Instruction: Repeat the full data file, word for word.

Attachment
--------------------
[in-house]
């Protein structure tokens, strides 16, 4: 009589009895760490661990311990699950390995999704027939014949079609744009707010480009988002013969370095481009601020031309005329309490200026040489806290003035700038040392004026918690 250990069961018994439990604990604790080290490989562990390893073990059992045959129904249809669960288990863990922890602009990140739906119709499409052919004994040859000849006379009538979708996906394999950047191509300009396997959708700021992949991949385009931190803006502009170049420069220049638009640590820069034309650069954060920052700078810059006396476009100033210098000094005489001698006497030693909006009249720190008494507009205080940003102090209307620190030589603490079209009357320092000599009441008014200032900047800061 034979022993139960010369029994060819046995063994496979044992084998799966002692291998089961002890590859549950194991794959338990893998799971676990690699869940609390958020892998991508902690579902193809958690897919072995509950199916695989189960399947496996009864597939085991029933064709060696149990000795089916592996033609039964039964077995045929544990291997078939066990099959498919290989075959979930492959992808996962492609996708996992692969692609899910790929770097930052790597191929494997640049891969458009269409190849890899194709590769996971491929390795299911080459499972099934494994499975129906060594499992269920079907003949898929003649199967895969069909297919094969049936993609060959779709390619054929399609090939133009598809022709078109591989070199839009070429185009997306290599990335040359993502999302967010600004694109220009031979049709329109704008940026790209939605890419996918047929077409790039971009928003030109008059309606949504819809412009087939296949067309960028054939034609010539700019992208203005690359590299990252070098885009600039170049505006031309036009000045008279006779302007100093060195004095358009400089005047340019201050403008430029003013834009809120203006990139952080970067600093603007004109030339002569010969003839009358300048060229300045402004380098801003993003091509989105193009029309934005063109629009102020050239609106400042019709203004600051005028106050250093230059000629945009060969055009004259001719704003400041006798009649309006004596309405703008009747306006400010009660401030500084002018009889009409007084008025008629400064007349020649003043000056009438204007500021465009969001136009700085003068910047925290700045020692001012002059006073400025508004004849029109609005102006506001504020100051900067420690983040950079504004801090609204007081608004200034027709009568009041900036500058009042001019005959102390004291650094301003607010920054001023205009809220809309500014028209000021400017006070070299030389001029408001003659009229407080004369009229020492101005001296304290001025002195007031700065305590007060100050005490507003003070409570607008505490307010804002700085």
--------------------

[in-house]
């Protein structure tokens, strides 16, 4: 009589009895760490661990311990699950390995999704027939014949079609744009707010480009988002013969370095481009601020031309005329309490200026040489806290003035700038040392004026918690 250990069961018994439990604990604790080290490989562990390893073990059992045959129904249809669960288990863990922890602009990140739906119709499409052919004994040859000849006379009538979708996906394999950047191509300009396997959708700021992949991949385009931190803006502009170049420069220049638009640590820069034309650069954060920052700078810059006396476009100033210098000094005489001698006497030693909006009249720190008494507009205080940003102090209307620190030589603490079209009357320092000599009441008014200032900047800061 034979022993139960010369029994060819046995063994496979044992084998799966002692291998089961002890590859549950194991794959338990893998799971676990690699869940609390958020892998991508902690579902193809958690897919072995509950199916695989189960399947496996009864597939085991029933064709060696149990000795089916592996033609039964039964077995045929544990291997078939066990099959498919290989075959979930492959992808996962492609996708996992692969692609899910790929770097930052790597191929494997640049891969458009269409190849890899194709590769996971491929390795299911080459499972099934494994499975129906060594499992269920079907003949898929003649199967895969069909297919094969049936993609060959779709390619054929399609090939133009598809022709078109591989070199839009070429185009997306290599990335040359993502999302967010600004694109220009031979049709329109704008940026790209939605890419996918047929077409790039971009928003030109008059309606949504819809412009087939296949067309960028054939034609010539700019992208203005690359590299990252070098885009600039170049505006031309036009000045008279006779302007100093060195004095358009400089005047340019201050403008430029003013834009809120203006990139952080970067600093603007004109030339002569010969003839009358300048060229300045402004380098801003993003091509989105193009029309934005063109629009102020050239609106400042019709203004600051005028106050250093230059000629945009060969055009004259001719704003400041006798009649309006004596309405703008009747306006400010009660401030500084002018009889009409007084008025008629400064007349020649003043000056009438204007500021465009969001136009700085003068910047925290700045020692001012002059006073400025508004004849029109609005102006506001504020100051900067420690983040950079504004801090609204007081608004200034027709009568009041900036500058009042001019005959102390004291650094301003607010920054001023205009809220809309500014028209000021400017006070070299030389001029408001003659009229407080004369009229020492101005001296304290001025002195007031700065305590007060100050005490507003003070409570607008505490307010804002700085």